Indrajala wrote:JKhedrup wrote:There is a centre in Europe being established for a lama who is already elderly with no resident teacher- however a building is being purchased to hold a maybe two 3-4 day events a year.
It is probably because they feel it is quite meritorious, and the act will pay far more dividends in the afterlife and/or on their path to buddhahood.
Building active and vibrant communities for ordinary folk doesn't sound like a good investment in the merit market.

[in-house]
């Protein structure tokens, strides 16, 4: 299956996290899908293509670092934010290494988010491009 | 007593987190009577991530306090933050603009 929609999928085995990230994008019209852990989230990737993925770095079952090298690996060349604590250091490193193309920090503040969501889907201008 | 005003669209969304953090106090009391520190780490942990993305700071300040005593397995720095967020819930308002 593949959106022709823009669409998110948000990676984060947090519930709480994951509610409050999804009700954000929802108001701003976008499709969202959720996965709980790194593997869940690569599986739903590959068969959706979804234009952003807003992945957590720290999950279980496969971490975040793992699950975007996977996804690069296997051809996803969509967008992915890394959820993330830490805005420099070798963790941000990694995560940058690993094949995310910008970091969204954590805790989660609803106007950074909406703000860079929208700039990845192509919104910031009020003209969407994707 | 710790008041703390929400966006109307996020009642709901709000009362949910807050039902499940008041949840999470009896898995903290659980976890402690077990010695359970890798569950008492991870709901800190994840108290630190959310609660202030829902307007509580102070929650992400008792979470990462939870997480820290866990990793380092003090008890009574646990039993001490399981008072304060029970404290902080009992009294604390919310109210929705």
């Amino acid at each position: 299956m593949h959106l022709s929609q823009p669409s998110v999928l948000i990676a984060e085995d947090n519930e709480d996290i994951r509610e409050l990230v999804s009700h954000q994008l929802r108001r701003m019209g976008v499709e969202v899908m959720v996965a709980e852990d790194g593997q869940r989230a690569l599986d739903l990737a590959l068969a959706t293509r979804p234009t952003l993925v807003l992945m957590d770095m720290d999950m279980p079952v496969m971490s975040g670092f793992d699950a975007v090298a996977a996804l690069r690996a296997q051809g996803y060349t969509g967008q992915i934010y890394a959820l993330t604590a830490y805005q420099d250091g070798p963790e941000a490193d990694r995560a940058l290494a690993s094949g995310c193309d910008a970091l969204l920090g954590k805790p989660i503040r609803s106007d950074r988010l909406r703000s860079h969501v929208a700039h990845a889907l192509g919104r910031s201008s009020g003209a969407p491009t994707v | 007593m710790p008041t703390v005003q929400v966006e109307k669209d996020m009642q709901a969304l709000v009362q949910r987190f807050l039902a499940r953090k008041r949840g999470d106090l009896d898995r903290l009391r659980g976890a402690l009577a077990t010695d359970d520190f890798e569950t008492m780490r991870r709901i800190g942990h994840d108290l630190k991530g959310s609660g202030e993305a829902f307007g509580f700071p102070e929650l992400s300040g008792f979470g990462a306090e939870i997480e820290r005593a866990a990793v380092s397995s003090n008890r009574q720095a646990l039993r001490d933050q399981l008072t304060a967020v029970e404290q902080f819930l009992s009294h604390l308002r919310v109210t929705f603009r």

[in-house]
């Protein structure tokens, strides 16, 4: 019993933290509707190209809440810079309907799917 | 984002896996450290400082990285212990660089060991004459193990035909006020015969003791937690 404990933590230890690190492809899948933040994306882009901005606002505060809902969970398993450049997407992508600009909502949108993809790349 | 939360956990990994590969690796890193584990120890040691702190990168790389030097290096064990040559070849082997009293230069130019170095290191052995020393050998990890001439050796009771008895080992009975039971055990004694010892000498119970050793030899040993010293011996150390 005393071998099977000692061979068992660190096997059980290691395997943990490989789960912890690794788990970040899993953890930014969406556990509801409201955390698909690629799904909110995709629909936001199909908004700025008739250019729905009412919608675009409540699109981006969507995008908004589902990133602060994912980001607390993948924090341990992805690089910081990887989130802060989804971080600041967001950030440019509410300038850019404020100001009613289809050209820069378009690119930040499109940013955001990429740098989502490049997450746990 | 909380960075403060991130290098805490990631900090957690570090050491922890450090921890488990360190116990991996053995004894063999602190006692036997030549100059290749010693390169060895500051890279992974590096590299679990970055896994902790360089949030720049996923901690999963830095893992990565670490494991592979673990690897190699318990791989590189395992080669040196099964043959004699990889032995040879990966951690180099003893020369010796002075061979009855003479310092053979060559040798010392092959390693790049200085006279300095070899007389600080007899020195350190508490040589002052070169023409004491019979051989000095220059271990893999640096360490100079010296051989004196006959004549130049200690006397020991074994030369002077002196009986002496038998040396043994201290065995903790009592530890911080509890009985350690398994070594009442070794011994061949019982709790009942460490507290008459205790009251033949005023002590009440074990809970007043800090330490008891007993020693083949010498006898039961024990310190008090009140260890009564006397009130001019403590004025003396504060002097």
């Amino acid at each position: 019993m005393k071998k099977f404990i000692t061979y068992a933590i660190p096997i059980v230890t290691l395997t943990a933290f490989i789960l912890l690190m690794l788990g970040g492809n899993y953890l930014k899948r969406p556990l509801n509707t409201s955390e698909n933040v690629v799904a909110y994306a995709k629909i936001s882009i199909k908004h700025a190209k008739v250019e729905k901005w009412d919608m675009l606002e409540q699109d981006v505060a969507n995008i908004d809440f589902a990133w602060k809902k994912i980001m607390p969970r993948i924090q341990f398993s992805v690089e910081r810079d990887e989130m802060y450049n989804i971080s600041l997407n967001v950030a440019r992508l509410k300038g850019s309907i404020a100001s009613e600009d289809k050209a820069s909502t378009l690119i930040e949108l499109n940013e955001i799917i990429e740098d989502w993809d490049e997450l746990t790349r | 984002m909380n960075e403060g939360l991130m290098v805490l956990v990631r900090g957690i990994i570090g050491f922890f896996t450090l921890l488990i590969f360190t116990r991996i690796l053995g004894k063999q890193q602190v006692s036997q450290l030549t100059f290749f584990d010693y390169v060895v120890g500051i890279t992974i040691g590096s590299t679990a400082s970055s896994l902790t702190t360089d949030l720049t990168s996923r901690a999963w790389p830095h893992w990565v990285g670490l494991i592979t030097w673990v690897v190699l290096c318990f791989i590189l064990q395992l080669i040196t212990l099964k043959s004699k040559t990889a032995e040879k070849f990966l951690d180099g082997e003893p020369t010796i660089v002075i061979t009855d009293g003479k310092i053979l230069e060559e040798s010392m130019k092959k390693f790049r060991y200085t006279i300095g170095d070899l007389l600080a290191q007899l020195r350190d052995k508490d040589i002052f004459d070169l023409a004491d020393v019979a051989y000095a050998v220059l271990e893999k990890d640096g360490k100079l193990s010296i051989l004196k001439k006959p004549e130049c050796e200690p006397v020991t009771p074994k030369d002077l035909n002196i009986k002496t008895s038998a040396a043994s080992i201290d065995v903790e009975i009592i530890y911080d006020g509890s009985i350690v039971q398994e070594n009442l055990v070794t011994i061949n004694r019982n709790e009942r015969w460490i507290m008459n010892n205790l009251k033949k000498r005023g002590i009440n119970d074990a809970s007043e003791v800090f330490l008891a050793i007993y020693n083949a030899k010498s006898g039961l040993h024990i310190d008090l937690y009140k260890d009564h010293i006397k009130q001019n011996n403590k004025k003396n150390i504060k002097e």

I'm not totally convinced of the whole quid pro quo merit-making model--doing good expecting to receive good in return. Our Hindu friends have the notion of nishkama karma: self-less or desireless action performed without any expectation of fruits or results. On occasions rarer than I care to admit, I've had the experience of spontaneous generosity that arose from the heart without any thought of expectation or obligation. That's a very different experience than being reminded of the all the merit I will get from giving to a cause. One experience opens the heart, the other has a subtle grasping/greediness associated with it. If teachers are getting students to spend all this money on infrastructure with the promise of merit-making, in my opinion, those actions are not as meritorious as folks might think.